Recently, she joined us with some other friends for a visit to one of the cathedrals of Italian wine and food excellence, Eataly in NYC.  After ordering a nice bottle of white, she proceeds to dump several ice cubes into her glass.  One of my other friends, Mr. M (a native of Piemonte) was about to have a seizure upon witnessing this.  I quickly shot him a look and whispered, “I know; just look away.”  But Ms. L, it seems is not alone. 

Is this behavior limited to people who are not wine professionals/critics/lovers?  Apparently not.  During a trip to Sonoma a few days ago, I saw a Dry Creek Valley winemaker do the same thing!  His explanation?  Gives him an opportunity to drink more without getting hammered.  Here’s an idea: DRINK MORE WATER.  Personally, I like Ms. L’s explanation better.

So why should this bother me?  It doesn’t really affect my enjoyment of the wine I happen to be drinking.  Or does it?  How much of a snob am I?  (Note to reader: these are rhetorical questions that I do not expect any of you to answer.)

Speaking of snobbery, is this any different from pouring a lesser wine when the people drinking it are not truly appreciative of, or willing to make an effort to appreciate, what’s in the glass?  Do you pour Petrus for the masses?  Hell, bad example, I don’t pour Petrus for myself.  But you get the idea.  People will tell you that they are not wine drinkers, until they find out that you’re pouring from a special bottle.  Then it turns out the unruly hoard is lining up for their allocation… usually a nice tall glass of the stuff.  “Fill it to the brim please.”  They are so polite.  They are also the first to say the wine is too dry and that they wished it was, you know, sweeter.  Ugh! 

But I digress.

So how do we solve the ice problem with Ms. L?  Even though I don’t care for ice in the wine, Ms. L is a good time and sure to keep the party lively.  Surely, that’s worth putting up with an ice-cube or two?  I keep some low-cost yet quality white wines in the house.  This way when it’s “bombs away” into the wine glass, I don’t feel as bad.  And I can drink the same thing.  And when she says, this is so much better than Santa Margherita!  I can respond, “And at half the price!”  All of a sudden, that ice problem just melts away…

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Posted May 7, 2011 by Sybarite Sauvage in Food-Wine-Love, Wine Etiquette

Dry Creek Valley Passport Weekend   2 comments


View of Lake Sonoma from the Vineyards at D.H. Gustafson

The Set up: Dry Creek Valley Passport Weekend: 46 of DCV’s wineries poured their wines with food pairings and entertainment for 5 ½ hours this Saturday and Sunday.  This is the third year that Ms. R and I have made the pilgrimage.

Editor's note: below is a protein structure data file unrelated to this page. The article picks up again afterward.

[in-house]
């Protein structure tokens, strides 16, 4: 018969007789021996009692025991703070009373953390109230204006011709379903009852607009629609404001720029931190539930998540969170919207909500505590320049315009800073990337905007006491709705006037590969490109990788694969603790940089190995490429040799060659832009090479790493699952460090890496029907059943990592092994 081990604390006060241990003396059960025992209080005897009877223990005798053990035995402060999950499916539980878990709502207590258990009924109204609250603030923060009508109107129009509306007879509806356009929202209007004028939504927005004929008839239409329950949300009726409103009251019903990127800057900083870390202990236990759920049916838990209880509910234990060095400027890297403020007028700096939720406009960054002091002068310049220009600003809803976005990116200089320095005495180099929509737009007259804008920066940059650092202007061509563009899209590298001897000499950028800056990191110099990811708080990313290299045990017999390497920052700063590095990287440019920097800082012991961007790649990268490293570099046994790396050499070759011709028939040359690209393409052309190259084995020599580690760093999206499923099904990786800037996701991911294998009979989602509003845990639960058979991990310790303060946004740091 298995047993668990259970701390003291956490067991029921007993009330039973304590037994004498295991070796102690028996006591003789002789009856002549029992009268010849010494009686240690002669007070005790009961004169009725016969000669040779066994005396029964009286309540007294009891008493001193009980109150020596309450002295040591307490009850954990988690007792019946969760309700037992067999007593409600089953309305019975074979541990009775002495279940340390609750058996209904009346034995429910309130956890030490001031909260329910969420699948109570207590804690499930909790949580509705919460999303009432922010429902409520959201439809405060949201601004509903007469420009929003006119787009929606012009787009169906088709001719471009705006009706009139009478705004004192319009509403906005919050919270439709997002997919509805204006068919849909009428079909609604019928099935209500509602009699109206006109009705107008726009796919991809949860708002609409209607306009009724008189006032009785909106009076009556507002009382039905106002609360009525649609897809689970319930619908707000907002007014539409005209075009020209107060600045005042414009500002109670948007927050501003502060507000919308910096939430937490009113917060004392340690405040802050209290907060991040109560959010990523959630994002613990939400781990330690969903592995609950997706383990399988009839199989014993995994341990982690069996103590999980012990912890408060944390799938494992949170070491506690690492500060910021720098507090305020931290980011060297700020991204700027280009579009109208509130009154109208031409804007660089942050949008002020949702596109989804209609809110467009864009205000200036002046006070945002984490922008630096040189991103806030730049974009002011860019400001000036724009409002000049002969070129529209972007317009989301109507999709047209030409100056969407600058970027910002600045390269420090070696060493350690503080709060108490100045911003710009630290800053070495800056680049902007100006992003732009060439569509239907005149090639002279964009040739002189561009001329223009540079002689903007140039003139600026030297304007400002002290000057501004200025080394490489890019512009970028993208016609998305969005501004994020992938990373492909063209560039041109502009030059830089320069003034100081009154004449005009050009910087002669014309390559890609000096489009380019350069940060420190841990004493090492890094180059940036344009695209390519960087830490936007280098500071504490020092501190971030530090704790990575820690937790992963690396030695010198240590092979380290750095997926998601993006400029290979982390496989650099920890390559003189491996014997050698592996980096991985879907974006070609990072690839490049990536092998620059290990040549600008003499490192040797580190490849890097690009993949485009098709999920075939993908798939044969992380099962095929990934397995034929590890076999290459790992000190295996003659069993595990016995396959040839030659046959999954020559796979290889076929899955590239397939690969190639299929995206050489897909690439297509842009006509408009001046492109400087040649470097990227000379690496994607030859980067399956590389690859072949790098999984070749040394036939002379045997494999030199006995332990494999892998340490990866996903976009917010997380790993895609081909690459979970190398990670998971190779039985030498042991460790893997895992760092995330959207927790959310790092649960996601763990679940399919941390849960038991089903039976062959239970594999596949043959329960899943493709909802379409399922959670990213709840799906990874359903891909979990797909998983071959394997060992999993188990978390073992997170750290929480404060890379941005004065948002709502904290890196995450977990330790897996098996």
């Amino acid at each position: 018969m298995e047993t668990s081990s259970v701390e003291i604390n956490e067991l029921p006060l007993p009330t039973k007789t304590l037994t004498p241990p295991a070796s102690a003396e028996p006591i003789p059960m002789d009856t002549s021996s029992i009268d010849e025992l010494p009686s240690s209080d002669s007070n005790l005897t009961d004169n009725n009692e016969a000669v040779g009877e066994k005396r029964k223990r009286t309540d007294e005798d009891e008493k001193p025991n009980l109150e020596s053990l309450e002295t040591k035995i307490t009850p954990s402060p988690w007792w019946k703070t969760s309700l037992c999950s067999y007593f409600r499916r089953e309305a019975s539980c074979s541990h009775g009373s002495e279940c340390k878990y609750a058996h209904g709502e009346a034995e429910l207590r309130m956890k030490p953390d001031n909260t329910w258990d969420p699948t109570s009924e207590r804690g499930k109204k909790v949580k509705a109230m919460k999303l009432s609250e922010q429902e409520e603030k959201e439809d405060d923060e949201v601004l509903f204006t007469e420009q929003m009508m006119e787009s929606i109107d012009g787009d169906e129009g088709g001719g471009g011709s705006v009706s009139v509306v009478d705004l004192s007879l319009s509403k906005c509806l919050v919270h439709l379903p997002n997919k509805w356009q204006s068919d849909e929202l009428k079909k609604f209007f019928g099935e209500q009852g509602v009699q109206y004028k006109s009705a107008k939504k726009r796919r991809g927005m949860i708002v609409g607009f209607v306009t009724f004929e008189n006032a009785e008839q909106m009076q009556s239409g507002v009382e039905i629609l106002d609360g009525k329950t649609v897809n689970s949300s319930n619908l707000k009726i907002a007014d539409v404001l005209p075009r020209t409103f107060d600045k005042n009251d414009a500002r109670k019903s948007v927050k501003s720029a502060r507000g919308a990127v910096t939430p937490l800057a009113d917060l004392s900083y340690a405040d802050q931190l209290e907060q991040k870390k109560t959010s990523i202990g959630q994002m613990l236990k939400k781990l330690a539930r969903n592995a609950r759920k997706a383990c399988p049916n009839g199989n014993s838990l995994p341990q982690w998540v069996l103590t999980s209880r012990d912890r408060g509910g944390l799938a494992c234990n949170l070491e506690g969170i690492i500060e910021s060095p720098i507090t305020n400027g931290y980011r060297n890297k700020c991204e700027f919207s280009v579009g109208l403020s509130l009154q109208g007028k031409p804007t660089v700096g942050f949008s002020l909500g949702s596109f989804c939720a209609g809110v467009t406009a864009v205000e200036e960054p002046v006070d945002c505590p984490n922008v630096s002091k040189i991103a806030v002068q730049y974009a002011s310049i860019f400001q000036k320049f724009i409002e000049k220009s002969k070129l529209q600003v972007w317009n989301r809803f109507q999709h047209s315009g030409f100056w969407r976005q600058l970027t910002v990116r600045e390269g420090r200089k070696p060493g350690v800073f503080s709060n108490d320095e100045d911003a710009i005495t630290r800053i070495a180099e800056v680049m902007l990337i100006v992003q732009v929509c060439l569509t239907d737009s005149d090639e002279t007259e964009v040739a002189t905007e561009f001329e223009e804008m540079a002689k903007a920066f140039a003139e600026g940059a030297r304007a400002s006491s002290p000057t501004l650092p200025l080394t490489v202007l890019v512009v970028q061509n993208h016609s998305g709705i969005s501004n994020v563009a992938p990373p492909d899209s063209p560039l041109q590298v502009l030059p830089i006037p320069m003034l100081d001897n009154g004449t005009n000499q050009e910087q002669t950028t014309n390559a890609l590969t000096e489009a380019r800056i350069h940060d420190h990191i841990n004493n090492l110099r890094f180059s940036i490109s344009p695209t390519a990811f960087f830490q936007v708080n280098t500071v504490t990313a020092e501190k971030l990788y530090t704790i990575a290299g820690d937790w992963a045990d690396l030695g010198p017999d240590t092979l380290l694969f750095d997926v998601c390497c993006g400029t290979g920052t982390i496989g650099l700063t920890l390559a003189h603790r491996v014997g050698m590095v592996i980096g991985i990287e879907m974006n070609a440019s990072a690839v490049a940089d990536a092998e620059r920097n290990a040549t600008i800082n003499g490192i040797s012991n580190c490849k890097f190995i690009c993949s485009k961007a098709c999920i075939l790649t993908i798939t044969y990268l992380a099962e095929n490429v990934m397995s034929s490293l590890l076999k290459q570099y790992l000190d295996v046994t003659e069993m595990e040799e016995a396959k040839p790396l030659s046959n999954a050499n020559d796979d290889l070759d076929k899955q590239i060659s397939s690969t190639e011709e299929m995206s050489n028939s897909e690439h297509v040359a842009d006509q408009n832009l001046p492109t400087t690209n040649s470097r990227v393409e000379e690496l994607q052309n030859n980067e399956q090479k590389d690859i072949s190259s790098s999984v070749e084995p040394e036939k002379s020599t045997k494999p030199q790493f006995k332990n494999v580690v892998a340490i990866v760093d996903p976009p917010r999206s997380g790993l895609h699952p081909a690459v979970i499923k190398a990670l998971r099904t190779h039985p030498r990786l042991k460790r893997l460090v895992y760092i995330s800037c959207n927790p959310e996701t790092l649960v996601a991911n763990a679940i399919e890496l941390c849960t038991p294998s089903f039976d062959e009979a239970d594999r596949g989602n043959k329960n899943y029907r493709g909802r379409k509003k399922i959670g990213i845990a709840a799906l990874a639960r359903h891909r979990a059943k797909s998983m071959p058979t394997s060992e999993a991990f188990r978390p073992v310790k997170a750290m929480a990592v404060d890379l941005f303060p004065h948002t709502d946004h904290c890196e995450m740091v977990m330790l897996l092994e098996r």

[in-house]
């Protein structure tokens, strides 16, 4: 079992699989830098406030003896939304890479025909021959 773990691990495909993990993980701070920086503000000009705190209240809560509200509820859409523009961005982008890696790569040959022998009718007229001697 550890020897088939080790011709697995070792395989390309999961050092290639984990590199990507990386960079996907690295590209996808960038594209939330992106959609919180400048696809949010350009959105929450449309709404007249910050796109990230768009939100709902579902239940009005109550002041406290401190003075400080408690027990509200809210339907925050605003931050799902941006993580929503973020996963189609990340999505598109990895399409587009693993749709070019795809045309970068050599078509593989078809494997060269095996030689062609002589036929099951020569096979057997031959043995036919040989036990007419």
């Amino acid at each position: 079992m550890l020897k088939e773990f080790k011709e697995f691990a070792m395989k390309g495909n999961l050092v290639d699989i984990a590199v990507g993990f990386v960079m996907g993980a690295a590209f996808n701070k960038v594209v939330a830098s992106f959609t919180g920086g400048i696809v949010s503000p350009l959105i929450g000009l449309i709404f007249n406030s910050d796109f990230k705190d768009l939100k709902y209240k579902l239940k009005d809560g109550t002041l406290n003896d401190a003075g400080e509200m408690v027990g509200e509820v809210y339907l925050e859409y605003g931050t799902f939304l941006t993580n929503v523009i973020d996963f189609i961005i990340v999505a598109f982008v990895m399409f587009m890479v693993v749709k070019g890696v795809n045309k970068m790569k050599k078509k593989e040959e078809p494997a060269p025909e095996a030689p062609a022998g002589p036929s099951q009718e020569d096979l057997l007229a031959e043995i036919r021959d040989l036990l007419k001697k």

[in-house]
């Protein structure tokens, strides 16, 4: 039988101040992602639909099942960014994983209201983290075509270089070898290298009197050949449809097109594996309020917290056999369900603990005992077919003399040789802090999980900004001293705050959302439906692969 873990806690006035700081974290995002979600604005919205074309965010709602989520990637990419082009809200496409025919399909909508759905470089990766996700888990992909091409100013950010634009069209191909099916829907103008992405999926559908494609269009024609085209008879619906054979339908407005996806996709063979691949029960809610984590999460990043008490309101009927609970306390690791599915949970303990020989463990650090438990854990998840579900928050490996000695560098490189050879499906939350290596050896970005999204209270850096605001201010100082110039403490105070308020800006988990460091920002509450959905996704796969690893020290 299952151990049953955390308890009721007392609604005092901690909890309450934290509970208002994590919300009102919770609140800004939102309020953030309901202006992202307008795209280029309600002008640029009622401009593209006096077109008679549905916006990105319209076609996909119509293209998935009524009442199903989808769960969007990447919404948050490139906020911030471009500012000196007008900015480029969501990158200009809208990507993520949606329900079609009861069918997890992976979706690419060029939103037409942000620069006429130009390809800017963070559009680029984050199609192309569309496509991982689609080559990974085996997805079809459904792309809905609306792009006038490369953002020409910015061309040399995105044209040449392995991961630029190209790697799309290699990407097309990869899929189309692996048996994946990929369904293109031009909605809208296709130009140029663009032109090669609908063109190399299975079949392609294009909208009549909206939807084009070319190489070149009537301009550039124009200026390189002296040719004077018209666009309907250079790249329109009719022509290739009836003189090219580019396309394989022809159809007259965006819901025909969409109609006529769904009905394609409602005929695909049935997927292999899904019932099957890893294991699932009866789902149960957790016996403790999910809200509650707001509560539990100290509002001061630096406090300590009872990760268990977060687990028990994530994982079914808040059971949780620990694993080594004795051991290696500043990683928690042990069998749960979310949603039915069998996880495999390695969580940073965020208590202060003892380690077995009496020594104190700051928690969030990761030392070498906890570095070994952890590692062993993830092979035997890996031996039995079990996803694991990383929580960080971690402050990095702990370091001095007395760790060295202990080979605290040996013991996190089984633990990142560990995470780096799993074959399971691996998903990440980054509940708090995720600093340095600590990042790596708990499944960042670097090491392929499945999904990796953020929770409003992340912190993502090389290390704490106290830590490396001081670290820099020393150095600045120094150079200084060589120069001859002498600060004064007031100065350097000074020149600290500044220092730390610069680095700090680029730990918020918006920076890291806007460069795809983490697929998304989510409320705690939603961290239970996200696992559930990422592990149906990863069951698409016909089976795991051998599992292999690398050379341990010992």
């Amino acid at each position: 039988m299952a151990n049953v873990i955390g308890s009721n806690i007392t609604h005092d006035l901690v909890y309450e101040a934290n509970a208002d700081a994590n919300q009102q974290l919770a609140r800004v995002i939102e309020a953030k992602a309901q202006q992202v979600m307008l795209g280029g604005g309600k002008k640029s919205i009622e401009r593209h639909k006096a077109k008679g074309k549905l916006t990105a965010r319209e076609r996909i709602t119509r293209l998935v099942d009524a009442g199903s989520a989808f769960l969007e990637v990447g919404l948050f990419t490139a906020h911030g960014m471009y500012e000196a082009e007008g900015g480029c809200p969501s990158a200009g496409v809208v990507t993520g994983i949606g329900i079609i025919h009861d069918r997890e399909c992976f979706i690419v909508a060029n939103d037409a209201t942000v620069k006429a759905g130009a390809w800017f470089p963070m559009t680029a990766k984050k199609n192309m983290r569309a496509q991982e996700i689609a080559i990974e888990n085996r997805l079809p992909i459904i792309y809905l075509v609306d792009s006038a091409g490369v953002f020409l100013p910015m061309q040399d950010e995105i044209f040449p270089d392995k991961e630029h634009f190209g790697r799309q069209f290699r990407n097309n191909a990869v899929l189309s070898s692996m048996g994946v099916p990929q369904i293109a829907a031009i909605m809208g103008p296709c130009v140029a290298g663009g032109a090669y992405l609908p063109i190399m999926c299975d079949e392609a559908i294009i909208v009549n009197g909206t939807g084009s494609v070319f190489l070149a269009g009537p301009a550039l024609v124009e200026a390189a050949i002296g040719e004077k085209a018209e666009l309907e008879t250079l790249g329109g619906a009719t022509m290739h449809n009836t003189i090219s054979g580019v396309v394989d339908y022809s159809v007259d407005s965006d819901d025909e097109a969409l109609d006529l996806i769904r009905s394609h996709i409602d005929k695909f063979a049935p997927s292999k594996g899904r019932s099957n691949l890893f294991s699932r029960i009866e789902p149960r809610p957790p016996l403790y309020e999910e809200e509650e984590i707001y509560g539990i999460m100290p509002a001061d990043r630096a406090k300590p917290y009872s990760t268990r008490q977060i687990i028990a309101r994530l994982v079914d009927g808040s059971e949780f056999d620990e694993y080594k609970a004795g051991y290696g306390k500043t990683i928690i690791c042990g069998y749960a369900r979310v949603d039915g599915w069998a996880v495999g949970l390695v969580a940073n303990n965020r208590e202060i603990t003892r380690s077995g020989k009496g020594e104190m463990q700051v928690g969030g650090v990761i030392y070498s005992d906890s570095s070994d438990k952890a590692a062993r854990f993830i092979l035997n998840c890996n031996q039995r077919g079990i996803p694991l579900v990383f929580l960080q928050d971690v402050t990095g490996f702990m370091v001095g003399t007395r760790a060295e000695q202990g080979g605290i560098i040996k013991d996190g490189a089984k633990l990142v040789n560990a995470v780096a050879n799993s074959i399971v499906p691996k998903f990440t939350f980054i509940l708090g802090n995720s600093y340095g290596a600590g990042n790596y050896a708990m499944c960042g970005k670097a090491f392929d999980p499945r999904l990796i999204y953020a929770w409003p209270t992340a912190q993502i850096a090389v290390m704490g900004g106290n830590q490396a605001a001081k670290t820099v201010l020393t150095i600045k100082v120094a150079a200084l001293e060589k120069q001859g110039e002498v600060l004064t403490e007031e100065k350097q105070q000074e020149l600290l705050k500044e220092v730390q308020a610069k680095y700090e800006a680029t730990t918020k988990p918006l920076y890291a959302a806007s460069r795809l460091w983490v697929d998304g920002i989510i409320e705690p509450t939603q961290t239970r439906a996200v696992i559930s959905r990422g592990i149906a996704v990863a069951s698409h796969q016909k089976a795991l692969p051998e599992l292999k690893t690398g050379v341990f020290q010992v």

Saturday April 30, 2011:   

Kokomo Winery.  Winemaker, Erik Miller and best friend-Assistant Winemaker, Josh Bartels, have begun carving a path to exceptional wines.  Recently, his 2008 Peter’s Vineyard Pinot Noir garnered a 93 rating from the Wine Enthusiast.  Here’s what I like about Erik: he could sit back and repeat the formula that yielded that rating.  This he refuses to do—being in operation since 2004—he recognizes that there’s still a lot of learning to do.  Here’s another reason to like Erik: he cares to hear the positive and negative feedback about his wines.  Early on I made a negative comment about his 2006 Malbec: lack of presence, overpriced, etc.  He called me to try to make good on it by offering a bottle of something else—45 minutes into the conversation, I knew that he was the kind of winemaker I want to follow.  I never accepted a replacement for that “bad” bottle and when I opened a second bottle of the 2006 Malbec from the same vintage last year, I have to admit that I was impressed.  It had settled down: I guess it just needed a little more time.  This is why I continue to go along for the ride.  This Indiana raised surfer dude knows his juice and he’s works hard to get the best from it while letting the grapes speak for themselves.  You want artisanal?  Go to Kokomo.  You want predictable, then buy Santa Margherita Pinot Grigio or better yet Coca Cola.

So enough of the history lesson.  What about the Kokomo wines today? 

2010 Grenache Rosé: Now this may not be the greatest Rosé ever, but with its floral components combined with hints of strawberry, etc., etc., here’s the bottom line: if a woman could Jizz in Her Pants over a wine, then this would be the one for Ms. R.  Rated ** but she would say that I’m being reserved with this review.  Ok—any wine that can spark a great evening deserves another half point just for the Jizz factor.  Re-rated ** 1/2